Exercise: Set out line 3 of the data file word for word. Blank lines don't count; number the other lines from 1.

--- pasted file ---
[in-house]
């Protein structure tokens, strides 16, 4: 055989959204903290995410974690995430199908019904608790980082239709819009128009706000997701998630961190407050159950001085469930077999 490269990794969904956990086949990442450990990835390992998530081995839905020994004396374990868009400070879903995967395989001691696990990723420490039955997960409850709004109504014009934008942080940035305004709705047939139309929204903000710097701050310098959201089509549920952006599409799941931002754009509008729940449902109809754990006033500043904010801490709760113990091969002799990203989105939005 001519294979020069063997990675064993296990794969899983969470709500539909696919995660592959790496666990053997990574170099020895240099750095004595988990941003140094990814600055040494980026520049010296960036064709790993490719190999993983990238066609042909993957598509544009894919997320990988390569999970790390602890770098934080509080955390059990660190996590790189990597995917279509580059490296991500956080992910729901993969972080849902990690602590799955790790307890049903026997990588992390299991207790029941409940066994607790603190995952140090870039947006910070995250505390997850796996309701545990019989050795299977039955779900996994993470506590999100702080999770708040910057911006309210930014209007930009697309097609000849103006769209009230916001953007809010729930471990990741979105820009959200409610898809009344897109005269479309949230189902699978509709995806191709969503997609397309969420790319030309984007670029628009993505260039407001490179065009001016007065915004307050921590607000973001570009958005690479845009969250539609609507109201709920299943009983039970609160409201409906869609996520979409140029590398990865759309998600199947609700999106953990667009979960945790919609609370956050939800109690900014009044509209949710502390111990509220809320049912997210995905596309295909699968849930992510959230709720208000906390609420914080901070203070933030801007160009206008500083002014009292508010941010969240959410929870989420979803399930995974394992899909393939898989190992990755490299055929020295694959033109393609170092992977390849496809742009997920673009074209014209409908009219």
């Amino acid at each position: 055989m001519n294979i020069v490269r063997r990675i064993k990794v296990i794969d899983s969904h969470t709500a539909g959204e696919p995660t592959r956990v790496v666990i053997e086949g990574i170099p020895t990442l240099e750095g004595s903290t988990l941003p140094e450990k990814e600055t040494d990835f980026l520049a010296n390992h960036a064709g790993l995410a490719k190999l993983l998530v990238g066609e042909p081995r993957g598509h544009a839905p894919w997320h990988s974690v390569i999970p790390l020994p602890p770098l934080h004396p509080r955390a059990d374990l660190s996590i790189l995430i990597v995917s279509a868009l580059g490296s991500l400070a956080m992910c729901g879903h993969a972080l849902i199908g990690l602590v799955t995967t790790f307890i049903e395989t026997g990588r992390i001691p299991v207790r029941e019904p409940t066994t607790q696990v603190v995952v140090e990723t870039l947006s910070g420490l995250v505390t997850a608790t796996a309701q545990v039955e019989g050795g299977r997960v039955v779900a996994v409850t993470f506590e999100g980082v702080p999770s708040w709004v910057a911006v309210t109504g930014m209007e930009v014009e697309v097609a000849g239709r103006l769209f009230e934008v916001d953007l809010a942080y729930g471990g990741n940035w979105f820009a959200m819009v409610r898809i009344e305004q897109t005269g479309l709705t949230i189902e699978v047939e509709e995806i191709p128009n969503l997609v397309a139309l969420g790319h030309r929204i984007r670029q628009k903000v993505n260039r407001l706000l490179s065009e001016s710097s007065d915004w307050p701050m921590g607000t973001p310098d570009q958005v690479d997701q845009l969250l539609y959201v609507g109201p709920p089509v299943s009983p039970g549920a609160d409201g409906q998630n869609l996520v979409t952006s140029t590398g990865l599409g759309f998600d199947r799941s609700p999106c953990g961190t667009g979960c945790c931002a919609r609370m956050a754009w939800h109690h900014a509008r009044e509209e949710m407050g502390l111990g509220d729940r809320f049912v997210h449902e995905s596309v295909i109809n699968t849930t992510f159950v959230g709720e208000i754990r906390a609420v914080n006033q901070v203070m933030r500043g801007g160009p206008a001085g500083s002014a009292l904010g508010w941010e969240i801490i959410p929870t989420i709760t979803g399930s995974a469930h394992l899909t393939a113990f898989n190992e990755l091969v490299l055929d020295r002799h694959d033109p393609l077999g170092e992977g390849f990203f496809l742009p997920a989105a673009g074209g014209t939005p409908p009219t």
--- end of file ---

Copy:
């Amino acid at each position: 055989m001519n294979i020069v490269r063997r990675i064993k990794v296990i794969d899983s969904h969470t709500a539909g959204e696919p995660t592959r956990v790496v666990i053997e086949g990574i170099p020895t990442l240099e750095g004595s903290t988990l941003p140094e450990k990814e600055t040494d990835f980026l520049a010296n390992h960036a064709g790993l995410a490719k190999l993983l998530v990238g066609e042909p081995r993957g598509h544009a839905p894919w997320h990988s974690v390569i999970p790390l020994p602890p770098l934080h004396p509080r955390a059990d374990l660190s996590i790189l995430i990597v995917s279509a868009l580059g490296s991500l400070a956080m992910c729901g879903h993969a972080l849902i199908g990690l602590v799955t995967t790790f307890i049903e395989t026997g990588r992390i001691p299991v207790r029941e019904p409940t066994t607790q696990v603190v995952v140090e990723t870039l947006s910070g420490l995250v505390t997850a608790t796996a309701q545990v039955e019989g050795g299977r997960v039955v779900a996994v409850t993470f506590e999100g980082v702080p999770s708040w709004v910057a911006v309210t109504g930014m209007e930009v014009e697309v097609a000849g239709r103006l769209f009230e934008v916001d953007l809010a942080y729930g471990g990741n940035w979105f820009a959200m819009v409610r898809i009344e305004q897109t005269g479309l709705t949230i189902e699978v047939e509709e995806i191709p128009n969503l997609v397309a139309l969420g790319h030309r929204i984007r670029q628009k903000v993505n260039r407001l706000l490179s065009e001016s710097s007065d915004w307050p701050m921590g607000t973001p310098d570009q958005v690479d997701q845009l969250l539609y959201v609507g109201p709920p089509v299943s009983p039970g549920a609160d409201g409906q998630n869609l996520v979409t952006s140029t590398g990865l599409g759309f998600d199947r799941s609700p999106c953990g961190t667009g979960c945790c931002a919609r609370m956050a754009w939800h109690h900014a509008r009044e509209e949710m407050g502390l111990g509220d729940r809320f049912v997210h449902e995905s596309v295909i109809n699968t849930t992510f159950v959230g709720e208000i754990r906390a609420v914080n006033q901070v203070m933030r500043g801007g160009p206008a001085g500083s002014a009292l904010g508010w941010e969240i801490i959410p929870t989420i709760t979803g399930s995974a469930h394992l899909t393939a113990f898989n190992e990755l091969v490299l055929d020295r002799h694959d033109p393609l077999g170092e992977g390849f990203f496809l742009p997920a989105a673009g074209g014209t939005p409908p009219t």